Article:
While simple to set up and use out of the box, it may comes as a surprise that the security of VPN anonymity services can be improved. Of course, when things run absolutely to plan there’s little to worry about, but there are occasions where there may be a hiccup or where an extra level of security is needed.
Securing your privacy when your VPN fails
Ok, so you’ve purchased your VPN subscription, enabled the service, and you’re enjoying your new found levels of privacy. Then – disaster strikes. While you were away from your machine somehow and for some unknown reason your VPN disconnected and now snoopers have a clear view of your IP address.
Fortunately, there are solutions.
“To protect against the event of VPN failure/disconnection, disable any internet access that does not tunnel through your VPN service provider,” Andrew from PrivateInternetAccess told TorrentFreak. “This can be achieved using specific Firewall rules (Ubuntu) or by changing TCP/IP routes.
But of course, not everyone wants to spend time with these manual configurations that could potentially cause problems if they’re not done properly. So, TorrentFreak spoke with the creators of two free pieces of software that do the job more easily.
“VPNetMon continuously watches the IP addresses of your PC. If the IP address of your VPN is not detected anymore, VPNetMon closes specified programs instantly. The program reacts so quickly that a new connection through your real IP will not be established by these applications,” creator Felix told TorrentFreak.
VPNetMon (Windows) can be downloaded here.
“VPNCheck helps you to feel safe if your VPN connection breaks, this is done by shutting down your main network connection or programs of your choice and showing a notification box,” Jonathan from Guavi.com told TorrentFreak. “Basically it constantly looks for a change in your VPN network adapter. You can connect to either PPTP or L2TP with VPNCheck.”
VPNCheck (Windows/Linux) can be downloaded here.
Stop DNS Leaks
When using a VPN service one might expect that all of the user’s traffic will go through the privacy network, but on rare occasions a phenomenon known as “DNS leakage” might occur. This means that rather than using the DNS servers provided by the VPN operator, it’s possible that the user’s default DNS servers will be used instead or otherwise become visible.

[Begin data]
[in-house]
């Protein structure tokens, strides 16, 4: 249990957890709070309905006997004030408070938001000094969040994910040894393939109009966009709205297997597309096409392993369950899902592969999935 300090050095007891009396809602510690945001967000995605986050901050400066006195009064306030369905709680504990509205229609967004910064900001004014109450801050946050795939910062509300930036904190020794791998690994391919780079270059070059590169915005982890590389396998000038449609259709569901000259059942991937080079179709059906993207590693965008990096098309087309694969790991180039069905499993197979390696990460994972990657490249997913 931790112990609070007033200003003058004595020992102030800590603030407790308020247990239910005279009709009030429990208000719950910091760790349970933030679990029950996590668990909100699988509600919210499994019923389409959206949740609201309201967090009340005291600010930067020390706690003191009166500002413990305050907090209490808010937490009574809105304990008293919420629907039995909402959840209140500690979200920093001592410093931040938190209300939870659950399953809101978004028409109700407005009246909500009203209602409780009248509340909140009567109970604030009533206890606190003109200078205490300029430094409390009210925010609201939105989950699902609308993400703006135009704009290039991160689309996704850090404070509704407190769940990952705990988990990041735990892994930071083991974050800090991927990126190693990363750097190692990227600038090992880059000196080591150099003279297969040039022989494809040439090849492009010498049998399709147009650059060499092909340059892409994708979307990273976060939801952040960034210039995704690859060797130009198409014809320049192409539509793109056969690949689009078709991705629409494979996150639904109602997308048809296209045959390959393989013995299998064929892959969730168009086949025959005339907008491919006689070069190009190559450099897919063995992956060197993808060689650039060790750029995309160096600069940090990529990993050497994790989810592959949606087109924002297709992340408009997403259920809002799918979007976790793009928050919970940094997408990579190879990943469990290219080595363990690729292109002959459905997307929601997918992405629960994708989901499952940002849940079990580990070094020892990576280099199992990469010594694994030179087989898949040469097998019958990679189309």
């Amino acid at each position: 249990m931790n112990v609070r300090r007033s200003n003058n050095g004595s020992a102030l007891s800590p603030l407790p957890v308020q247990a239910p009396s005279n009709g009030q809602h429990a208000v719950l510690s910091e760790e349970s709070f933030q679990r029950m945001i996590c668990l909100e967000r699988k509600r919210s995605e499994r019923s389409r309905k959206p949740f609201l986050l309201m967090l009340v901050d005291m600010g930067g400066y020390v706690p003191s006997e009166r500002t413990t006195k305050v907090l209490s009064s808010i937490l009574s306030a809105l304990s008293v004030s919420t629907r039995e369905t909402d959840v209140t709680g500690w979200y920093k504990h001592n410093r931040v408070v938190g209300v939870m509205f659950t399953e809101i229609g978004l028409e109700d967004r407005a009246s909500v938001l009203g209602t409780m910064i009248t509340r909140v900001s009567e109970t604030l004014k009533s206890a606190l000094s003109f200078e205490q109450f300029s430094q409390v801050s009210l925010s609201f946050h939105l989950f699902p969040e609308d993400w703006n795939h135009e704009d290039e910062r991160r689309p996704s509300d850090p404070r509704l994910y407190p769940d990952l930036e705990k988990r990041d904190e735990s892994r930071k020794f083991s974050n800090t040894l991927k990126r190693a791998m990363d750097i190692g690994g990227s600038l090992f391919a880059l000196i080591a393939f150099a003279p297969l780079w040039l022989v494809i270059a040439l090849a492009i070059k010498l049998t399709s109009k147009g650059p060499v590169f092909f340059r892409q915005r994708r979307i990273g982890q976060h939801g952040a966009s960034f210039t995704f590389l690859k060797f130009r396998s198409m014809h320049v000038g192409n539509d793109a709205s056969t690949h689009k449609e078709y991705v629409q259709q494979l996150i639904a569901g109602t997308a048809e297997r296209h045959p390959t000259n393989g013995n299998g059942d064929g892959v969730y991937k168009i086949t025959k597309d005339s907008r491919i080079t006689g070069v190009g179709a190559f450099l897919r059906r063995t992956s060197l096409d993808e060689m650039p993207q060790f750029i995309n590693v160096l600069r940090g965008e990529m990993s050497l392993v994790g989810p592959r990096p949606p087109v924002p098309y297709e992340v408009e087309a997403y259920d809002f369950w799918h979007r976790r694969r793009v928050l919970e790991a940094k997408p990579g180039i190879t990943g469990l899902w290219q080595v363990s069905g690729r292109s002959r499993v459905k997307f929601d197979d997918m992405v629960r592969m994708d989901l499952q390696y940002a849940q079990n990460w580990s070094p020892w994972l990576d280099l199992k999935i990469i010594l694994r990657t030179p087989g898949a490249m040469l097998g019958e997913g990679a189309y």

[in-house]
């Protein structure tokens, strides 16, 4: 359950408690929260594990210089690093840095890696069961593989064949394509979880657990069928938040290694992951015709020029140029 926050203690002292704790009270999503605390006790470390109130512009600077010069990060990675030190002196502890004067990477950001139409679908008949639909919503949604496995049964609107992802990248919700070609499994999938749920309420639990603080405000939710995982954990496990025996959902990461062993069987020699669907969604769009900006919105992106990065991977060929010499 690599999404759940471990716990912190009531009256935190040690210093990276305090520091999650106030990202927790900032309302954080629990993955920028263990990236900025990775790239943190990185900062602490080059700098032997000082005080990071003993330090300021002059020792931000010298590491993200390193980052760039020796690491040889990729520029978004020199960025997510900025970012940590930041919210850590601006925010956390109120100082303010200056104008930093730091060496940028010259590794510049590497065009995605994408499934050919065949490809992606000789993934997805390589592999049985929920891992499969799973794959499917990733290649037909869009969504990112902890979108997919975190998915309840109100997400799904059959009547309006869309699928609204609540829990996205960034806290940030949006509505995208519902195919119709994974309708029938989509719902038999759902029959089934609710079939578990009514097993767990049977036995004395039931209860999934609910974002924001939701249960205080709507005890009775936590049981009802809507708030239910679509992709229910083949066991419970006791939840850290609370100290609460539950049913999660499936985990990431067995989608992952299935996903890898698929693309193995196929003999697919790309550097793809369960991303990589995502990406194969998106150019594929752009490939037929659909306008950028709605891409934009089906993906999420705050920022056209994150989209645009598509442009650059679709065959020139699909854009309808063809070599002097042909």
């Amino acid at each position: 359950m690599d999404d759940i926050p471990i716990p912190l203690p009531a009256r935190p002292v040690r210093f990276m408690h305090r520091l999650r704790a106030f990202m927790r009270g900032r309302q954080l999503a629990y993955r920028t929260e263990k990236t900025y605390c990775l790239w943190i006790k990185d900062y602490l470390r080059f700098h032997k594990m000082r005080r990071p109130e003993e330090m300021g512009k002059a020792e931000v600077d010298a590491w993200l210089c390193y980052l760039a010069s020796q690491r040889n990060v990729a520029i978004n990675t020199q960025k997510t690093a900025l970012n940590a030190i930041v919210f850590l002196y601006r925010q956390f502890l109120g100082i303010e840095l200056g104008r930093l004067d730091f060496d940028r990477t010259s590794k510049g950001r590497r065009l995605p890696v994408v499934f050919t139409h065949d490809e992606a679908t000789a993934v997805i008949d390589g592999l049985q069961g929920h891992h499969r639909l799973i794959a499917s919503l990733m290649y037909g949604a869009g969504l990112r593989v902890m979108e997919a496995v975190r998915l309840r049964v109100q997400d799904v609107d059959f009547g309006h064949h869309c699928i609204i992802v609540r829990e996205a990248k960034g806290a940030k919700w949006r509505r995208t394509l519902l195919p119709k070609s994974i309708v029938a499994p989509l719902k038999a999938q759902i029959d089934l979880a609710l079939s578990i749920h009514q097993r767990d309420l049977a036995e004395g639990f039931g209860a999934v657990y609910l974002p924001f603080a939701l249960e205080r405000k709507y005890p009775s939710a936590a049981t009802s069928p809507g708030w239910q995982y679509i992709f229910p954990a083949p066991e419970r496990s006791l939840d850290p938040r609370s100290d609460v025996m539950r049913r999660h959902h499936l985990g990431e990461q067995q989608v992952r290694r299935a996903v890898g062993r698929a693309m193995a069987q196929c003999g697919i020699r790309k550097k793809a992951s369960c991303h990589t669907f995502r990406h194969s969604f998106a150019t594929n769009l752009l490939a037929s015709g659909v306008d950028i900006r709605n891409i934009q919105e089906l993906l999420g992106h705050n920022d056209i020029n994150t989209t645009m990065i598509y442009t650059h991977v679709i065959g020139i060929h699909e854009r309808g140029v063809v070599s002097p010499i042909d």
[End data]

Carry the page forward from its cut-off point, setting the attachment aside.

“A DNS leak may happen whenever a DNS query ‘bypasses’ the routing table and gateway pushed by the OpenVPN server. The trigger on Windows systems may be as simple as a slight delay in the answer from the VPN DNS, or the VPN DNS unable to resolve some name,” explains Paolo from AirVPN.
A tool for checking for leaks can be found at DNSLeakTest.com and a solution for fixing any problems can be found here. Alternatively, anyone using the pro version of VPNCheck will have this feature built in.
Double up your security for extra sensitive data transfers
What if you don’t have 100% trust in your VPN provider and worry that even they might snoop on your communications? Admittedly it’s a very unusual hypothetical situation, but one with an interesting solution.
“If you don’t trust your VPN provider 100%, use two VPNs,” explains Felix from VPNetMon. “This way you are tunneling your already encrypted connection through another tunnel.”
In Windows this is easily achieved. First, simply set up at least two VPN accounts as normal (if you’d like an extra one for testing purposes you can get a free limited account from VPNReactor). Then connect to one VPN, and when complete connect to another without disconnecting the first. Like magic, a tunnel through a tunnel.
Its also possible to VPN over TOR, but please please don’t use TOR for file-sharing traffic, it’s not designed for it.
“VPN over TOR gives several security advantages, for a performance price, above all partition of trust,” explains Paolo from AirVPN. “In case of betrayal of trust by one party, the anonymity layer is not compromised in any way.
Fix the PPTP / IPv6 security flaw
As revealed here on TorrentFreak in 2010, people using a PPTP VPN and IPv6 are vulnerable to a nasty security flaw which means that Windows and Ubuntu users could leak their real IP addresses. The following fix comes from Jonathan at VPNCheck.
For Windows Vista and above:
Open cmd prompt and type:
netsh interface teredo set state disabled.
For Ubuntu 10+:
Copy and paste all four lines into a terminal:
echo “#disable ipv6″ | sudo tee -a /etc/sysctl.conf
echo “net.ipv6.conf.all.disable_ipv6 = 1″ | sudo tee -a /etc/sysctl.conf
echo “net.ipv6.conf.default.disable_ipv6 = 1″ | sudo tee -a /etc/sysctl.conf
echo “net.ipv6.conf.lo.disable_ipv6 = 1″ | sudo tee -a /etc/sysctl.conf
Pay for your VPN with untrackable currency.
“When anonymity is a factor, pay with an un-trackable currency,” explains Andrew from PrivateInternetAccess.
“For example, signup for an anonymous e-mail account using Tor and use a Bitcoin Mixer to send Bitcoins to a newly generated address in your local wallet. Alternatively, use the Bitcoin-OTC to purchase Bitcoins ‘over the counter’ from a person, rather than an exchange.
“Then, use a patched Bitcoin client, such as coderrr’s anonymity patch to avoid linking the newly generated address to any of your pre-existing Bitcoin addresses.”
Only use VPN providers that take your privacy seriously
We’ve said this before but it’s worth repeating. VPN providers who heavily log are useful if all you’re concerned about is securely communicating with the Internet through an open public WiFi connection, but not beyond that. For a run down of providers who do not log any data which would enable a 3rd party to identify a user, see our previous article here.
Do you have a helpful security tip for VPN users? If so, feel free to add it to the comments below.